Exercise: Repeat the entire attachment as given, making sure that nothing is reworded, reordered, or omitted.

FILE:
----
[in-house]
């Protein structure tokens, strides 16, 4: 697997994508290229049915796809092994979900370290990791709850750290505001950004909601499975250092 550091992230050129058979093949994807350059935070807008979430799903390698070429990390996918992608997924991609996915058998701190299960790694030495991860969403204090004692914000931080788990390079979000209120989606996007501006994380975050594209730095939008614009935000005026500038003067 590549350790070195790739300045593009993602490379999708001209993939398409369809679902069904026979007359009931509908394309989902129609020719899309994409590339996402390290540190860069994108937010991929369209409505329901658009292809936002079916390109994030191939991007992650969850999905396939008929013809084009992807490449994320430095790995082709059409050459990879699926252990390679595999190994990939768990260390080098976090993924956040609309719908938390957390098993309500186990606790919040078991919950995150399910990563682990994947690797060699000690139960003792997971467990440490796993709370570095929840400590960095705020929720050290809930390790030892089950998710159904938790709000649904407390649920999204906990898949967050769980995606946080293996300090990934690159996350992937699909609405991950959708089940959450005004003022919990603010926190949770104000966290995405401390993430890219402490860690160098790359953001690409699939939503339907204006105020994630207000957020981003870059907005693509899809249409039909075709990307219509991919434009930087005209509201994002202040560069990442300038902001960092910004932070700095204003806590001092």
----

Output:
[in-house]
């Protein structure tokens, strides 16, 4: 697997994508290229049915796809092994979900370290990791709850750290505001950004909601499975250092 550091992230050129058979093949994807350059935070807008979430799903390698070429990390996918992608997924991609996915058998701190299960790694030495991860969403204090004692914000931080788990390079979000209120989606996007501006994380975050594209730095939008614009935000005026500038003067 590549350790070195790739300045593009993602490379999708001209993939398409369809679902069904026979007359009931509908394309989902129609020719899309994409590339996402390290540190860069994108937010991929369209409505329901658009292809936002079916390109994030191939991007992650969850999905396939008929013809084009992807490449994320430095790995082709059409050459990879699926252990390679595999190994990939768990260390080098976090993924956040609309719908938390957390098993309500186990606790919040078991919950995150399910990563682990994947690797060699000690139960003792997971467990440490796993709370570095929840400590960095705020929720050290809930390790030892089950998710159904938790709000649904407390649920999204906990898949967050769980995606946080293996300090990934690159996350992937699909609405991950959708089940959450005004003022919990603010926190949770104000966290995405401390993430890219402490860690160098790359953001690409699939939503339907204006105020994630207000957020981003870059907005693509899809249409039909075709990307219509991919434009930087005209509201994002202040560069990442300038902001960092910004932070700095204003806590001092």